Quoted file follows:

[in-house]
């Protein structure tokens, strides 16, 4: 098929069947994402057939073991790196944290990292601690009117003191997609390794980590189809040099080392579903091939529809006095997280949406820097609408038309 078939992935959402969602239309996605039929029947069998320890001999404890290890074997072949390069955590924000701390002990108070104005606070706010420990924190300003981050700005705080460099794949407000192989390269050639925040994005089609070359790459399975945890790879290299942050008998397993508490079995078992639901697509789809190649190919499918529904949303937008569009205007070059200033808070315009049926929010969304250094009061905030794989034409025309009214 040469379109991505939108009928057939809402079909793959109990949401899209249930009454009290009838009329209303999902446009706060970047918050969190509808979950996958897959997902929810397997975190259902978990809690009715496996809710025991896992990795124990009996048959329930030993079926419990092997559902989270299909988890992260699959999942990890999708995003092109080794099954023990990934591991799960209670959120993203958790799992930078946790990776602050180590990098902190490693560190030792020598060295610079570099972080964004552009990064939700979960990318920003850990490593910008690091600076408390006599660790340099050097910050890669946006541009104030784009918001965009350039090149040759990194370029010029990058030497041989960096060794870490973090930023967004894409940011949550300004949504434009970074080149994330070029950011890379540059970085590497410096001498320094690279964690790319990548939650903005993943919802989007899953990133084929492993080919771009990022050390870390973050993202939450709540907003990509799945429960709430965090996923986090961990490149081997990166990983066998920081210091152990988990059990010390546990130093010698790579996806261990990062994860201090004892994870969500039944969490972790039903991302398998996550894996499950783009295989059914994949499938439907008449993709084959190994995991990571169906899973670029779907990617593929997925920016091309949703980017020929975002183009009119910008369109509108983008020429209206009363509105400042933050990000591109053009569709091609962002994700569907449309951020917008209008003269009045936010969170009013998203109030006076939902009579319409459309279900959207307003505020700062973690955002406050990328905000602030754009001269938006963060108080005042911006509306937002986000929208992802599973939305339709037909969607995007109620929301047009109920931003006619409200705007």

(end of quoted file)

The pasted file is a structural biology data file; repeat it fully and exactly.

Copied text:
[in-house]
């Protein structure tokens, strides 16, 4: 098929069947994402057939073991790196944290990292601690009117003191997609390794980590189809040099080392579903091939529809006095997280949406820097609408038309 078939992935959402969602239309996605039929029947069998320890001999404890290890074997072949390069955590924000701390002990108070104005606070706010420990924190300003981050700005705080460099794949407000192989390269050639925040994005089609070359790459399975945890790879290299942050008998397993508490079995078992639901697509789809190649190919499918529904949303937008569009205007070059200033808070315009049926929010969304250094009061905030794989034409025309009214 040469379109991505939108009928057939809402079909793959109990949401899209249930009454009290009838009329209303999902446009706060970047918050969190509808979950996958897959997902929810397997975190259902978990809690009715496996809710025991896992990795124990009996048959329930030993079926419990092997559902989270299909988890992260699959999942990890999708995003092109080794099954023990990934591991799960209670959120993203958790799992930078946790990776602050180590990098902190490693560190030792020598060295610079570099972080964004552009990064939700979960990318920003850990490593910008690091600076408390006599660790340099050097910050890669946006541009104030784009918001965009350039090149040759990194370029010029990058030497041989960096060794870490973090930023967004894409940011949550300004949504434009970074080149994330070029950011890379540059970085590497410096001498320094690279964690790319990548939650903005993943919802989007899953990133084929492993080919771009990022050390870390973050993202939450709540907003990509799945429960709430965090996923986090961990490149081997990166990983066998920081210091152990988990059990010390546990130093010698790579996806261990990062994860201090004892994870969500039944969490972790039903991302398998996550894996499950783009295989059914994949499938439907008449993709084959190994995991990571169906899973670029779907990617593929997925920016091309949703980017020929975002183009009119910008369109509108983008020429209206009363509105400042933050990000591109053009569709091609962002994700569907449309951020917008209008003269009045936010969170009013998203109030006076939902009579319409459309279900959207307003505020700062973690955002406050990328905000602030754009001269938006963060108080005042911006509306937002986000929208992802599973939305339709037909969607995007109620929301047009109920931003006619409200705007």